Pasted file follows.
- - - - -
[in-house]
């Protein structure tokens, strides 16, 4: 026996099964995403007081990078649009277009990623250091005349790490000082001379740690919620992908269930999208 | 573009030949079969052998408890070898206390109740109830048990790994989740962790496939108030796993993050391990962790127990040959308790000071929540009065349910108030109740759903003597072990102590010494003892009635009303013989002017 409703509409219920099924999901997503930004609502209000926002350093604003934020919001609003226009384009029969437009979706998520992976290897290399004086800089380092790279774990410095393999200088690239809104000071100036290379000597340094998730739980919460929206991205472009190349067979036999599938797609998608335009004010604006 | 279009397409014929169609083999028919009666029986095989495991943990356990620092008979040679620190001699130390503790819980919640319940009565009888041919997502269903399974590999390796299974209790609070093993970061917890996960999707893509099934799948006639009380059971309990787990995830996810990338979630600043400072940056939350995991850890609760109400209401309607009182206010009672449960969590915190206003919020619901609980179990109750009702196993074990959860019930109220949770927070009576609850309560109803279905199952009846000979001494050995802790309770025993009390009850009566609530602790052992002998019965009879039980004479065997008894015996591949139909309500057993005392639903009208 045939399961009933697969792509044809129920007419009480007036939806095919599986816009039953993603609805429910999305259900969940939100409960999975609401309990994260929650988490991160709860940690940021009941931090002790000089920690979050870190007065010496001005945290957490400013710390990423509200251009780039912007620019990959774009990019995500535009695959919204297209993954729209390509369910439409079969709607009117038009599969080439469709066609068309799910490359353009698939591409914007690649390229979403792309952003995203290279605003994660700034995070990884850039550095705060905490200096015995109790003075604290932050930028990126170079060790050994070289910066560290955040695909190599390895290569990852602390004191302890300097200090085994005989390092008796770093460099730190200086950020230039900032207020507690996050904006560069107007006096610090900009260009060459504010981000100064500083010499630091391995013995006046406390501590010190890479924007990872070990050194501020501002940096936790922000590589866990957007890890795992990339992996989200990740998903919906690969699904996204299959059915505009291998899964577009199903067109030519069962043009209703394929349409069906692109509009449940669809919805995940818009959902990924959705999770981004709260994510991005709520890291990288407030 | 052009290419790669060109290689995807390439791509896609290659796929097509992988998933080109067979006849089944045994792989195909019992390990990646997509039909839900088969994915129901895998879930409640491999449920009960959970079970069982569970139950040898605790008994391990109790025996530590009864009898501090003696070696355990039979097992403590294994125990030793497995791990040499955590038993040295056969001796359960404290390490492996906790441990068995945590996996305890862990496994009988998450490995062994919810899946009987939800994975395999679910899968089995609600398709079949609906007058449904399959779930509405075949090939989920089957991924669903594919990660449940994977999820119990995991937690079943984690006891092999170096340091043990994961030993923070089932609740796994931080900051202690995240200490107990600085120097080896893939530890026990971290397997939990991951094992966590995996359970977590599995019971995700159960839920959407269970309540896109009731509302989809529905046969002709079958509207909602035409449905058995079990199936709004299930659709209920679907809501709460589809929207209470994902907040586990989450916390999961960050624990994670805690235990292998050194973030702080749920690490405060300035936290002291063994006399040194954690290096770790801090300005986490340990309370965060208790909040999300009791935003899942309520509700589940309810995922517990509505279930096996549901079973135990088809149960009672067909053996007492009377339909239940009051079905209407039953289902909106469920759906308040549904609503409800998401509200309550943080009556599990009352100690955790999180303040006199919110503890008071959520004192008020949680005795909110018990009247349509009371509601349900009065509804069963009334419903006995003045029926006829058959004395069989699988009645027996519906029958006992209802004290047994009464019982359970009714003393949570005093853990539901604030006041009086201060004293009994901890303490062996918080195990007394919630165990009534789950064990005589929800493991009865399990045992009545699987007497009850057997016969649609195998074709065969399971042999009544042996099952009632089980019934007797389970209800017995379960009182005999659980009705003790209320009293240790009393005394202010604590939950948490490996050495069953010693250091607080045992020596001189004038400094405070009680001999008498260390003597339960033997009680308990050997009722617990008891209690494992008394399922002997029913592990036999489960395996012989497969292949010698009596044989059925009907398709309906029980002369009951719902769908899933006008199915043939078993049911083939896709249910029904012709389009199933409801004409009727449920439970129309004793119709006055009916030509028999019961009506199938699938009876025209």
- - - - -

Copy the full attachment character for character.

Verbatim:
[in-house]
């Protein structure tokens, strides 16, 4: 026996099964995403007081990078649009277009990623250091005349790490000082001379740690919620992908269930999208 | 573009030949079969052998408890070898206390109740109830048990790994989740962790496939108030796993993050391990962790127990040959308790000071929540009065349910108030109740759903003597072990102590010494003892009635009303013989002017 409703509409219920099924999901997503930004609502209000926002350093604003934020919001609003226009384009029969437009979706998520992976290897290399004086800089380092790279774990410095393999200088690239809104000071100036290379000597340094998730739980919460929206991205472009190349067979036999599938797609998608335009004010604006 | 279009397409014929169609083999028919009666029986095989495991943990356990620092008979040679620190001699130390503790819980919640319940009565009888041919997502269903399974590999390796299974209790609070093993970061917890996960999707893509099934799948006639009380059971309990787990995830996810990338979630600043400072940056939350995991850890609760109400209401309607009182206010009672449960969590915190206003919020619901609980179990109750009702196993074990959860019930109220949770927070009576609850309560109803279905199952009846000979001494050995802790309770025993009390009850009566609530602790052992002998019965009879039980004479065997008894015996591949139909309500057993005392639903009208 045939399961009933697969792509044809129920007419009480007036939806095919599986816009039953993603609805429910999305259900969940939100409960999975609401309990994260929650988490991160709860940690940021009941931090002790000089920690979050870190007065010496001005945290957490400013710390990423509200251009780039912007620019990959774009990019995500535009695959919204297209993954729209390509369910439409079969709607009117038009599969080439469709066609068309799910490359353009698939591409914007690649390229979403792309952003995203290279605003994660700034995070990884850039550095705060905490200096015995109790003075604290932050930028990126170079060790050994070289910066560290955040695909190599390895290569990852602390004191302890300097200090085994005989390092008796770093460099730190200086950020230039900032207020507690996050904006560069107007006096610090900009260009060459504010981000100064500083010499630091391995013995006046406390501590010190890479924007990872070990050194501020501002940096936790922000590589866990957007890890795992990339992996989200990740998903919906690969699904996204299959059915505009291998899964577009199903067109030519069962043009209703394929349409069906692109509009449940669809919805995940818009959902990924959705999770981004709260994510991005709520890291990288407030 | 052009290419790669060109290689995807390439791509896609290659796929097509992988998933080109067979006849089944045994792989195909019992390990990646997509039909839900088969994915129901895998879930409640491999449920009960959970079970069982569970139950040898605790008994391990109790025996530590009864009898501090003696070696355990039979097992403590294994125990030793497995791990040499955590038993040295056969001796359960404290390490492996906790441990068995945590996996305890862990496994009988998450490995062994919810899946009987939800994975395999679910899968089995609600398709079949609906007058449904399959779930509405075949090939989920089957991924669903594919990660449940994977999820119990995991937690079943984690006891092999170096340091043990994961030993923070089932609740796994931080900051202690995240200490107990600085120097080896893939530890026990971290397997939990991951094992966590995996359970977590599995019971995700159960839920959407269970309540896109009731509302989809529905046969002709079958509207909602035409449905058995079990199936709004299930659709209920679907809501709460589809929207209470994902907040586990989450916390999961960050624990994670805690235990292998050194973030702080749920690490405060300035936290002291063994006399040194954690290096770790801090300005986490340990309370965060208790909040999300009791935003899942309520509700589940309810995922517990509505279930096996549901079973135990088809149960009672067909053996007492009377339909239940009051079905209407039953289902909106469920759906308040549904609503409800998401509200309550943080009556599990009352100690955790999180303040006199919110503890008071959520004192008020949680005795909110018990009247349509009371509601349900009065509804069963009334419903006995003045029926006829058959004395069989699988009645027996519906029958006992209802004290047994009464019982359970009714003393949570005093853990539901604030006041009086201060004293009994901890303490062996918080195990007394919630165990009534789950064990005589929800493991009865399990045992009545699987007497009850057997016969649609195998074709065969399971042999009544042996099952009632089980019934007797389970209800017995379960009182005999659980009705003790209320009293240790009393005394202010604590939950948490490996050495069953010693250091607080045992020596001189004038400094405070009680001999008498260390003597339960033997009680308990050997009722617990008891209690494992008394399922002997029913592990036999489960395996012989497969292949010698009596044989059925009907398709309906029980002369009951719902769908899933006008199915043939078993049911083939896709249910029904012709389009199933409801004409009727449920439970129309004793119709006055009916030509028999019961009506199938699938009876025209």